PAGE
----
The dark green areas denote Shia concentrations while the lighter green areas denote Sunni concentrations.

This startles me. Iran is a non-secular (religious) government based in Shia Islam while most of its non-secular neighbors are followers of Sunni Islam. To what extent the violence we see today is directly attributable to these differences, I do not know. However when the ethnic and religious maps are overlaid, it clearly shows friction points in the middle east today: northern Iraq, Yeman, northern Syria, Afghanistan.

Where this torques my perspective is my context and experience is that the various branches of Christianity, in modern times, do not engage in brutal sectarian violence. Lutherans, Baptists, Episcopalians and Protestants—if members of each can explain the differences between—do not seem to engage in violence due to these differences. I do not see Catholics murdering Episcopalians because the later permits female priests and priests with non-heterosexual sexual preferences to openly hold those beliefs.**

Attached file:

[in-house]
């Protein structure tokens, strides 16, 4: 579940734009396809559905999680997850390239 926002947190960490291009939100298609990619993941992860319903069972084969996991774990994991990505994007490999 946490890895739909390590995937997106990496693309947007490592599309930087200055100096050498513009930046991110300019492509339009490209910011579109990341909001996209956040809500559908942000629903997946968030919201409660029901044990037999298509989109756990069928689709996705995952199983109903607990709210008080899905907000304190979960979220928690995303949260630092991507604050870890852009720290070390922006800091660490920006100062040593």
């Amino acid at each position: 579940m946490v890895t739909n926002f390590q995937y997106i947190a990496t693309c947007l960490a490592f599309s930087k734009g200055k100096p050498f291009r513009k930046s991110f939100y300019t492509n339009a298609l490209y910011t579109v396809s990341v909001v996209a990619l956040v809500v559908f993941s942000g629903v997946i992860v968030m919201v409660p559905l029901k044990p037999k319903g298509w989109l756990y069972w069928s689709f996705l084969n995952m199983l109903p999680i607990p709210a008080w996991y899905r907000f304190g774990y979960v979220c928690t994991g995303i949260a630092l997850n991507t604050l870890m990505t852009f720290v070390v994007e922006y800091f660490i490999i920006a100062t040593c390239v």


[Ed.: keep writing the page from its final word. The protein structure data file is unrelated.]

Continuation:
It is possible that politically motivated actions are cloaked in religious trappings. Possibly it is the actions of a very small number of extremists that, due to the foreignness and propensity of humans to overly generalize things not well understood, is inaccurately extrapolated to the entire religion or area. This intent of this article is to articulate some of the conceptual drivers to start the conversation on these themes

  • Countries, Nations, and Nation-states
  • Ethnic diversity and concentrations
  • Religious diversity and concentrations
  • The impact of secular and non-secular governments

and how these interact.


**Note: I acknowledge this does dismiss the Catholic Church endorsed military campaigns, the Crusades, during the Middle Ages; however, this piece aims to focus on the current day tensions and conflicts within the Middle East.

Hacking the Automobile Is No Longer Science Fiction

July 22, 2015